When you’re starting a business, one of the key steps is to figure out who your target market is. Whether it’s made up of consumers or businesses (as in B2B), no market is all-encompassing. That is, no business can be all things to all people. It’s important, as a potential business owner, that you define your market narrowly and specifically. This is called creating a niche, and is the key to success for all businesses, even big ones.
“Many people talk about ‘finding’ a niche as if it were […] ready-made. That’s nonsense,” The Niche Doctor, Lynda Falkenstein, says. A niche isn’t found; it’s created. Many entrepreneurs make the mistake of going “all over the map” and claiming they can be good at many things. These owners quickly learn that in business, smaller is bigger – and smaller means being highly focused.
You have to carefully craft your niche in order to succeed. Falkenstein shares her process for doing so:
Decide with whom exactly you want to do business, and be specific when you do. Identify the geographic location, gender, age range and type of customers you want to target. This way, you know with whom to make contact.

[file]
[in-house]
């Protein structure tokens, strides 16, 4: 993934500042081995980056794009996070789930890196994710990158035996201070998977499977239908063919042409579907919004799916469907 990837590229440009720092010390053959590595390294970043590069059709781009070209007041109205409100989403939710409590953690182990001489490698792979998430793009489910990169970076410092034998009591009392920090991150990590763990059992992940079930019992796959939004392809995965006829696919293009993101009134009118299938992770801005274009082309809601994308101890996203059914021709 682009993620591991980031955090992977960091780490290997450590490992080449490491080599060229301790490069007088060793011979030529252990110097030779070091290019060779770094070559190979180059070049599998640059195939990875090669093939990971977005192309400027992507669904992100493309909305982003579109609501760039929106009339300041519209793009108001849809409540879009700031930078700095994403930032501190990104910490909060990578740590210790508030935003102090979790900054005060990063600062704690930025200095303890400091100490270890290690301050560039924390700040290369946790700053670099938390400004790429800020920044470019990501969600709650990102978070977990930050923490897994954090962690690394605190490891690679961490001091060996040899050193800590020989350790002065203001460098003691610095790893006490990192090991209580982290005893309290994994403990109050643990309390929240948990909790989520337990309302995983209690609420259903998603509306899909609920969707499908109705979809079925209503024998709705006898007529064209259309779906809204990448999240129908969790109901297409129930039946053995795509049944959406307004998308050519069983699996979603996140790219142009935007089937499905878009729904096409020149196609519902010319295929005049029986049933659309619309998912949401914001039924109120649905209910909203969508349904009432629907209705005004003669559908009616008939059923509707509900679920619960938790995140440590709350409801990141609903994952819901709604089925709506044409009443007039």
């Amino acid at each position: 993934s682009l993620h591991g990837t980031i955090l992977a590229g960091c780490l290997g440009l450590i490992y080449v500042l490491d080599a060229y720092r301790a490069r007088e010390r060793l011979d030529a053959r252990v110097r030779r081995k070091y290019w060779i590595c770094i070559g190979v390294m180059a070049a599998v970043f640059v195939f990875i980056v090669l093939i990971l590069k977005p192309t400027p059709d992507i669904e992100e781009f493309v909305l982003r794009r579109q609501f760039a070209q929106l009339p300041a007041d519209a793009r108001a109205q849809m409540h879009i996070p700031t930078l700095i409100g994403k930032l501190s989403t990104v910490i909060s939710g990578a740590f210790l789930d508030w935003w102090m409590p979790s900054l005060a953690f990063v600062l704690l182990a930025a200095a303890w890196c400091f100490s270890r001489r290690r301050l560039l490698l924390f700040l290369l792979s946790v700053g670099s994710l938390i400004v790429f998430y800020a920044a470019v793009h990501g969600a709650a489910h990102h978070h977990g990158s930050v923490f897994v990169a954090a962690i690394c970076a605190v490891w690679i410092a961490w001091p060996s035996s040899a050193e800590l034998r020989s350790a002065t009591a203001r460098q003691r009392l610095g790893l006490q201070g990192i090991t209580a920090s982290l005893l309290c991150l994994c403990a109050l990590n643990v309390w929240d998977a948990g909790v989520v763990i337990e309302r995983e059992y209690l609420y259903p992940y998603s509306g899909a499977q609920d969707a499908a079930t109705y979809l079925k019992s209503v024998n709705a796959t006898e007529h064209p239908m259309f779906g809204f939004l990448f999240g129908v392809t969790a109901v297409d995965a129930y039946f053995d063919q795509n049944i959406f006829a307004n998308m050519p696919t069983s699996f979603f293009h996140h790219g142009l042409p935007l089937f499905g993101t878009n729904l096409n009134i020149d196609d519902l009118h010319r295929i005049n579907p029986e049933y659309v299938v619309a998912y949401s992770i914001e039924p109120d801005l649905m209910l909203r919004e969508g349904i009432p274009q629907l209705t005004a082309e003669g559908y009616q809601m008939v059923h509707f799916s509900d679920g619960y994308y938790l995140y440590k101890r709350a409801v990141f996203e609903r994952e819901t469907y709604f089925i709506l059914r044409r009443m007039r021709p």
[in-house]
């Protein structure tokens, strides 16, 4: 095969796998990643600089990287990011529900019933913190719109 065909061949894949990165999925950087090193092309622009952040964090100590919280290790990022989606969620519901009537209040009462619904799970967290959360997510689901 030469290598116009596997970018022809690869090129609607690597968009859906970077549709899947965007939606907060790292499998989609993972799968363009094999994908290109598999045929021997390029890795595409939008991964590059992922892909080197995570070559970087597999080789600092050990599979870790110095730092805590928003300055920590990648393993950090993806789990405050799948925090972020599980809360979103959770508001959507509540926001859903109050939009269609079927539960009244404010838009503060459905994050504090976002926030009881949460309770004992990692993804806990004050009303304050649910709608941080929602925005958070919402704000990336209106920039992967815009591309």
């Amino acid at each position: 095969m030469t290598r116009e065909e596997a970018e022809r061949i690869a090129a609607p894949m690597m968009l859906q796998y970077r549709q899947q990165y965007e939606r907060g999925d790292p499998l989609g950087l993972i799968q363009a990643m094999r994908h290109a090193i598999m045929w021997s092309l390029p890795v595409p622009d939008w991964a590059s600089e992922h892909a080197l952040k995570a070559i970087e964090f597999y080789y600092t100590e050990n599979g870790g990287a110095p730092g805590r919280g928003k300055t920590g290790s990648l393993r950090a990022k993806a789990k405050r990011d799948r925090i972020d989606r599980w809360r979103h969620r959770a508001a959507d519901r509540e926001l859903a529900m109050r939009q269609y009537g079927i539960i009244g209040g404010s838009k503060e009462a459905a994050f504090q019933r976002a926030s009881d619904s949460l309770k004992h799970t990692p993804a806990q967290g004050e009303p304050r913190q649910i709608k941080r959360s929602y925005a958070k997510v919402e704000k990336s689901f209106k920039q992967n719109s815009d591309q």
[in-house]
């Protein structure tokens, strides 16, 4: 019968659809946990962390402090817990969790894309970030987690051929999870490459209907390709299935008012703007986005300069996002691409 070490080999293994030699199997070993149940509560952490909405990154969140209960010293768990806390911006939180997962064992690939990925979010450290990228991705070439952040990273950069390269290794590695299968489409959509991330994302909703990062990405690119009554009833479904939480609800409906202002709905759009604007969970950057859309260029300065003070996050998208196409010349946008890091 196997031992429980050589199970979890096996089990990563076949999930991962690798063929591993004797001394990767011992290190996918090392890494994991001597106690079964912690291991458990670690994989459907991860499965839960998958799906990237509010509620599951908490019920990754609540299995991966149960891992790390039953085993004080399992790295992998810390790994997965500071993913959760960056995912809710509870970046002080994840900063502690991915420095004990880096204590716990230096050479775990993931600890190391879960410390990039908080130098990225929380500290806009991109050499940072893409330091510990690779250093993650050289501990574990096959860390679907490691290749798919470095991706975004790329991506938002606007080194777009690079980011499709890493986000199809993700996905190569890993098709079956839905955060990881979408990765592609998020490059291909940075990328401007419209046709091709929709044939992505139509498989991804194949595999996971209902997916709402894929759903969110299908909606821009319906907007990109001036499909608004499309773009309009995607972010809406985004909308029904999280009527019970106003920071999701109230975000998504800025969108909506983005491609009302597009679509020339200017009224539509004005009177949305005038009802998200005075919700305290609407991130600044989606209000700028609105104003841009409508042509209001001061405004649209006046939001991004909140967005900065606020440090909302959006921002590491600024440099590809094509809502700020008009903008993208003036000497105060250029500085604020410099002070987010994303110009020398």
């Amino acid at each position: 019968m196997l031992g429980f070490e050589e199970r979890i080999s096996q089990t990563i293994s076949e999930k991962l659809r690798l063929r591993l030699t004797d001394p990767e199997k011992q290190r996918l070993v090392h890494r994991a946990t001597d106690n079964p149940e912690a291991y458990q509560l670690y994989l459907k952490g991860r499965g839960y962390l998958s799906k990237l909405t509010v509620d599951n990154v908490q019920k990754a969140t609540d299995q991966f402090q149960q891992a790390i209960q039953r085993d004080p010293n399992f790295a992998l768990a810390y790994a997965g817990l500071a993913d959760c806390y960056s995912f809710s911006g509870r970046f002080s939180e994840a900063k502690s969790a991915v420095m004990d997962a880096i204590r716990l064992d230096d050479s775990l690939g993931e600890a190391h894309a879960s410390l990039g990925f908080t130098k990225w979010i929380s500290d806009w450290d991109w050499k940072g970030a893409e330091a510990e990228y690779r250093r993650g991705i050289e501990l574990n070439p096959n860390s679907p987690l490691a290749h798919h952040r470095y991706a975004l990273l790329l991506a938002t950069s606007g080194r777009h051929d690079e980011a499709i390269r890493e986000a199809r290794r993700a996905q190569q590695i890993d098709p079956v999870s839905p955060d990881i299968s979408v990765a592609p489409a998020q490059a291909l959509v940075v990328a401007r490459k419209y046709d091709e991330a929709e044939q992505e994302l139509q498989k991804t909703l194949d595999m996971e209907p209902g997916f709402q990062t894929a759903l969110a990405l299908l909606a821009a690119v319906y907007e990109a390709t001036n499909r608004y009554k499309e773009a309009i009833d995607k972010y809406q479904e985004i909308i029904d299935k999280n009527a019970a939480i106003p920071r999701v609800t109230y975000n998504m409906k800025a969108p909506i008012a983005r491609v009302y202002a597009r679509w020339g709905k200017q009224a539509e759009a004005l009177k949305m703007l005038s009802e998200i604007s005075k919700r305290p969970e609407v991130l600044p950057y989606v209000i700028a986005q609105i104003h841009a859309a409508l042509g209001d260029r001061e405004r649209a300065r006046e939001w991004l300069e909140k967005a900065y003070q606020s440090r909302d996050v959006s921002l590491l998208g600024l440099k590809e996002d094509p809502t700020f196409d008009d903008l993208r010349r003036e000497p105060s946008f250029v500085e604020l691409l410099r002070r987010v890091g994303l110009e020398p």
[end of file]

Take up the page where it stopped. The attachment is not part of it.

As mentioned, smaller is bigger, so clarify what you intend to sell. This process begins with assessing your own skills, achievements, lessons you’ve learned, and patterns that define your style. Your niche should arise organically from your own interests and experience.
Look at the world from their perspective, and you’ll be able to identify what they want from you. Of course, the best way to do this is by communicating with consumers themselves.
At this point, your niche should take shape as your ideas and the customers’ wants and needs combine. A good niche should conform to your long-term vision, be attractive to customers, be carefully planned, be one-of-a-kind, and evolve despite retaining your core business.
Now you can look beyond your market – you can assess your product or service to see if it actually fits the niche you want. If it doesn’t, modify the niche rather than the product – scrap ideas, and switch to better ones.
Once you’ve made a niche-product match, test-market what you have to offer. Provide product samples, or have people try out a recommended service. This shouldn’t cost you too much – as Falkenstein says, “If you spend huge amounts of money on the initial market test, you’re doing something wrong.”
For many entrepreneurs, implementing the idea is the hardest part. But if you did your homework and finished the previous steps effectively, entering the market won’t be a gamble – it’ll be a calculated risk, one you’re prepared for and that’s more likely to have good results.
Why not set up your own online shop to provide products and services to a niche market. Maximize the power of online and set up your online store with myWebsite!
Get access to all our exclusive member-only content